Airline - couple hundred people, pretty limited time frame, usually one starting point, one destination

 

Cruise ship - couple/several thousand people, for a week or more at a time, coming and going at several destinations 

 

I'm not sure the two should be compared.

 

One airplane can fly thousands in the span of a week though. While longer exposure to an infected person increases your likelihood of getting it, it doesn't mean it can't be contracted in a "limited time frame". 

 

If you google around you'll see articles referring to long-haul flights were one flight is linked to dozens of cases. I read another article recently where 1 US air marshall has died and over 100 have been infected (pretty much their entire job is to be a passenger on a plane). 

 

Not to mention the virus got here via plane, not a cruise ship. The length of time on cruise ships just gives the virus time to show itself, but it's not like it isn't spreading on planes. 

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35 minutes ago, Joseph2017China said:

What I see is a lot of negative comments and lay people trying to analyze how this will work.  Simply put, this order is a start-up, temporary order to test systems, tweak them, and get a billion dollar business going.  It is time to sit back, let the experts figure it out, and hopefully sometime in December, actual paying cruises will happen.  One step at a time

You're right.  But I suspect there will be 500 posts on this thread by tomorrow 🙂

 

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Who thinks wearing masks and other mitigation efforts will be enforced when the cruises do resume? The way I’m reading it, many of the mitigation procedures are optional and just window dressing to satisfy the CDC and certain political leaders.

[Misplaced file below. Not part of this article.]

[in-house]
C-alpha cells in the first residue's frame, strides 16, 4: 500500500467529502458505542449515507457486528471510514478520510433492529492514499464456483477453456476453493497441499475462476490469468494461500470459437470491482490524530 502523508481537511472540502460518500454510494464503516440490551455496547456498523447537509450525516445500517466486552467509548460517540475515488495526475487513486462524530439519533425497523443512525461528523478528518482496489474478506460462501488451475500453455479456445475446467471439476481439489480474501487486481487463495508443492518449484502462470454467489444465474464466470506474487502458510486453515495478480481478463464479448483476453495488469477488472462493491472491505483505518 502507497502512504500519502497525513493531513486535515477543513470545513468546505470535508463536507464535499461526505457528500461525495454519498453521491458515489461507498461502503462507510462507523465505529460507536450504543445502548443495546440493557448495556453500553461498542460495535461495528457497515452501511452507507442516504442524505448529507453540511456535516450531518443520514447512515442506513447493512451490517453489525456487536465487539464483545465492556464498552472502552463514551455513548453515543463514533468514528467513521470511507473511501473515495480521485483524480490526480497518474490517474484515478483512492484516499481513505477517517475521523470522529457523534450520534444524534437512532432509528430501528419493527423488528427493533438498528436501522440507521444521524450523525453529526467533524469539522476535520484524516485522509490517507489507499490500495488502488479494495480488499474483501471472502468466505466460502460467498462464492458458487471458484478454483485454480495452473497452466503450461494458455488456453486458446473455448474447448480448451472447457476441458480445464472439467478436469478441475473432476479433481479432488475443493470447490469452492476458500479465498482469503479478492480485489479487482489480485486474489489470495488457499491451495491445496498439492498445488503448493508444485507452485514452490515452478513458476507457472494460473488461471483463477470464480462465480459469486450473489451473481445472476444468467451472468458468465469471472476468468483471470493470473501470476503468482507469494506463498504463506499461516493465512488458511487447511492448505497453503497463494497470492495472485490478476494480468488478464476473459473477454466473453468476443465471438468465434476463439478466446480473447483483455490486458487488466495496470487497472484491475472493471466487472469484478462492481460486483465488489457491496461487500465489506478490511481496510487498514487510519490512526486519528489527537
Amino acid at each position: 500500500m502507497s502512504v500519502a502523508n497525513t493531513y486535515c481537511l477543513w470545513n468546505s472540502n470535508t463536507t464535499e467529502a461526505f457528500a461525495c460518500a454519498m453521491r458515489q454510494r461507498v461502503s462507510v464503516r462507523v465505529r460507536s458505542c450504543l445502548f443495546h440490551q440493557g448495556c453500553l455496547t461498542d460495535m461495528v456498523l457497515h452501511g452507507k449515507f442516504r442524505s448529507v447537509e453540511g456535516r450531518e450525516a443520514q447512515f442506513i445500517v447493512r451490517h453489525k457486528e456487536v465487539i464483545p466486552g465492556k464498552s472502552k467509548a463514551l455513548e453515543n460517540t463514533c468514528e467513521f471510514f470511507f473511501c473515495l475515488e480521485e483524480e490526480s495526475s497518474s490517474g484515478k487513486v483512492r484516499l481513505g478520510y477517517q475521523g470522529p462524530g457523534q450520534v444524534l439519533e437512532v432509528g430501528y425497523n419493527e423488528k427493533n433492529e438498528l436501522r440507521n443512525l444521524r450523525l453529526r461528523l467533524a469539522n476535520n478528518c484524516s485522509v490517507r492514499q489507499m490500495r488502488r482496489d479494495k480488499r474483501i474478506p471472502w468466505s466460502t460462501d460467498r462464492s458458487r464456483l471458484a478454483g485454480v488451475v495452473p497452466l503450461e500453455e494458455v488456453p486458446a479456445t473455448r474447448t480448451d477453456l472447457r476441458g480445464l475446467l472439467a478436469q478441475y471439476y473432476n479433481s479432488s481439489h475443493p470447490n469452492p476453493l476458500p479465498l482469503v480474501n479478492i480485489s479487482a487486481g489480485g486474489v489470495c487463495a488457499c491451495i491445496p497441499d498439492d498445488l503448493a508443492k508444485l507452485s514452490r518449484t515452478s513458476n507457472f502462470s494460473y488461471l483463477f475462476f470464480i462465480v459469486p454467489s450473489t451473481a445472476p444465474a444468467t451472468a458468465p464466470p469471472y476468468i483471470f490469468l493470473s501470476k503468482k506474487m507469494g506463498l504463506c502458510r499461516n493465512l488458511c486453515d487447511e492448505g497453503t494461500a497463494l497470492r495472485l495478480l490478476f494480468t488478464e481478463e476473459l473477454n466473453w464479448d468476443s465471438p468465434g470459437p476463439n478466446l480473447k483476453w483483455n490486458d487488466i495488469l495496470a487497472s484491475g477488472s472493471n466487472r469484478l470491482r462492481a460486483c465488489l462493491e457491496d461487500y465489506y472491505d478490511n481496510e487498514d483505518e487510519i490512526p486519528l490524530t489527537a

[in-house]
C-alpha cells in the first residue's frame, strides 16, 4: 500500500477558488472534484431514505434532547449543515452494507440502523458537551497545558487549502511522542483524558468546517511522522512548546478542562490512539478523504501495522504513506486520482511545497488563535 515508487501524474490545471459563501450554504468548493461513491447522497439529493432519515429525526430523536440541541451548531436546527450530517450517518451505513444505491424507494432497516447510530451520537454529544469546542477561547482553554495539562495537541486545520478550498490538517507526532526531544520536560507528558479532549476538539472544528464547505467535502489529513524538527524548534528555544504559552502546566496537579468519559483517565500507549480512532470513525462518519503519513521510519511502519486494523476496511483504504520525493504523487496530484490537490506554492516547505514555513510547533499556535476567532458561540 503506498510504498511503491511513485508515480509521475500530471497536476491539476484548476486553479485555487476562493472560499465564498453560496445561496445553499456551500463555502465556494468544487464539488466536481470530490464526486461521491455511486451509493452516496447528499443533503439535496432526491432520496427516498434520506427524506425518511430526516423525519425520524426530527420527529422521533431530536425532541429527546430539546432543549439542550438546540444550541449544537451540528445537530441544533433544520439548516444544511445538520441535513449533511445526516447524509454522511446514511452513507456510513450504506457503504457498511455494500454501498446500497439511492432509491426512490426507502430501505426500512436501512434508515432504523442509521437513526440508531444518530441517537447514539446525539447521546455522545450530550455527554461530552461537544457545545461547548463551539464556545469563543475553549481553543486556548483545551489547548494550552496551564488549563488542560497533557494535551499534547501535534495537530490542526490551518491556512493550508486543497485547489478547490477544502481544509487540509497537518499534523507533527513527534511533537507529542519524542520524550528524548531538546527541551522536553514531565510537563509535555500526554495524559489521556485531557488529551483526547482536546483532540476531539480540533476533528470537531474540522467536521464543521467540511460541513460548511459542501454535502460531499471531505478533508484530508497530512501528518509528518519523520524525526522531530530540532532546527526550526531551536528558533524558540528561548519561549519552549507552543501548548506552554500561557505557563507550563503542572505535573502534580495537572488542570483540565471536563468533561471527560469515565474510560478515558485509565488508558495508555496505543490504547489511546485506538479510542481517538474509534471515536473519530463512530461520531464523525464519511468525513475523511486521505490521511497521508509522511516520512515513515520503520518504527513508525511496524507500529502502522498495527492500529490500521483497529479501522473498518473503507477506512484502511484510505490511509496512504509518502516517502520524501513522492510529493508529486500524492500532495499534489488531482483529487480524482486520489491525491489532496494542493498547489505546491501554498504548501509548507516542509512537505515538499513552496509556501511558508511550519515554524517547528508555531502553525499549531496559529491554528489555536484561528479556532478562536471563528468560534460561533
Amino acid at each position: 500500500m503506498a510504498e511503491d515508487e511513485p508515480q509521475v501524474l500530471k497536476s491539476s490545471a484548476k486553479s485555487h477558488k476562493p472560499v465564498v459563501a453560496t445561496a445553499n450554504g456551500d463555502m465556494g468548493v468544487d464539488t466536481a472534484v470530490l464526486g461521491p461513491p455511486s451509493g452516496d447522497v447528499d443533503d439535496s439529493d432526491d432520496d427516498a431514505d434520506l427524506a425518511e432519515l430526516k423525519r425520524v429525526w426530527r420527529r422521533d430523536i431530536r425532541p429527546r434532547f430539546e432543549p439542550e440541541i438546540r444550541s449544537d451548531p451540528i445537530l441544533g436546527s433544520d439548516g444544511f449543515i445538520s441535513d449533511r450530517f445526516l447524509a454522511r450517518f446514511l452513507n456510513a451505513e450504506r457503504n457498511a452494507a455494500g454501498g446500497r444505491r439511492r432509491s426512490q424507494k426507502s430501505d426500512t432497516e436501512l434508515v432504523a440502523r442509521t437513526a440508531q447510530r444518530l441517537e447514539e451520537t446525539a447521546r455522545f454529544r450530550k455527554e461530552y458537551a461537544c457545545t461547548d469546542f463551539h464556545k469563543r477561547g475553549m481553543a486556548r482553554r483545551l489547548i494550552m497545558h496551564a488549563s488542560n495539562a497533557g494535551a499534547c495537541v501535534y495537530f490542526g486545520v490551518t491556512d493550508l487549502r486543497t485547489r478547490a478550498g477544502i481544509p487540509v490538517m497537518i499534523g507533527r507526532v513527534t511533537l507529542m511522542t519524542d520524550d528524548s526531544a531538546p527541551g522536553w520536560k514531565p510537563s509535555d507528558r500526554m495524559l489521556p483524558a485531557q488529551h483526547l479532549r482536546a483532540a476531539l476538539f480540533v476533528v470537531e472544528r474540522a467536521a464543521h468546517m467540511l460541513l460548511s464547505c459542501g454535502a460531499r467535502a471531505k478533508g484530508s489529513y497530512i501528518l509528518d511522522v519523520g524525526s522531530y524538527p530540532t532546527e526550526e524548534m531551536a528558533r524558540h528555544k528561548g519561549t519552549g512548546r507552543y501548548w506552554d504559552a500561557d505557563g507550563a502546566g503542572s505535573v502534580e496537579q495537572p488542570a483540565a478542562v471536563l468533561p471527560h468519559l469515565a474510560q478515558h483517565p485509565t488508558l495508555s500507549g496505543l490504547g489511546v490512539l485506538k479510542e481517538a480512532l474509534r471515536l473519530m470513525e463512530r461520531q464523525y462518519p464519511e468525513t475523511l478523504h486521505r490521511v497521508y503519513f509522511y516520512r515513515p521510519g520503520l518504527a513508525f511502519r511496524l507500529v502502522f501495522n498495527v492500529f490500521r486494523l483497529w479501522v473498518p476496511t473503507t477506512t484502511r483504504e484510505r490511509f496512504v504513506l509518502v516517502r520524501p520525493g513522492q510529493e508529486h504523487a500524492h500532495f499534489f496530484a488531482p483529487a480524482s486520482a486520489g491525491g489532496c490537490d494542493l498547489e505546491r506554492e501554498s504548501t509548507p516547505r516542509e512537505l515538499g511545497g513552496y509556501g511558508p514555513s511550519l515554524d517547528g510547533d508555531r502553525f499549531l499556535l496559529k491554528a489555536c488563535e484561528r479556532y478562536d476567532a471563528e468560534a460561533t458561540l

1, 2, 3 - Let’s debate!! 😀😀
image.gif.f898ee6169f2af3ed480347b3c9e8c33.gif
 

Joking aside, at least it’s a defined roadmap for the cruise lines to work through and hopefully those that want to cruise can in the near future. 

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51 minutes ago, twangster said:

We just don't know.  

 

Fully agreed twangster.

However, like we have tried to do for the last 8 months, we can at least put logic and common sense together to get an idea of the possibilities when we get any official news (like the deployment thread where we see port bookings). I think it's obvious, using common sense in this specific case, the outcome does not look overly positive

 

 

35 minutes ago, Joseph2017China said:

and hopefully sometime in December, actual paying cruises will happen.  

 

4 minutes ago, Port of Tampa said:

Woo hoo! Retiring in Jan 2021 and have nine cruises on the calendar and can’t wait.

 

And right on cue, there's goes logic and common sense right out the window.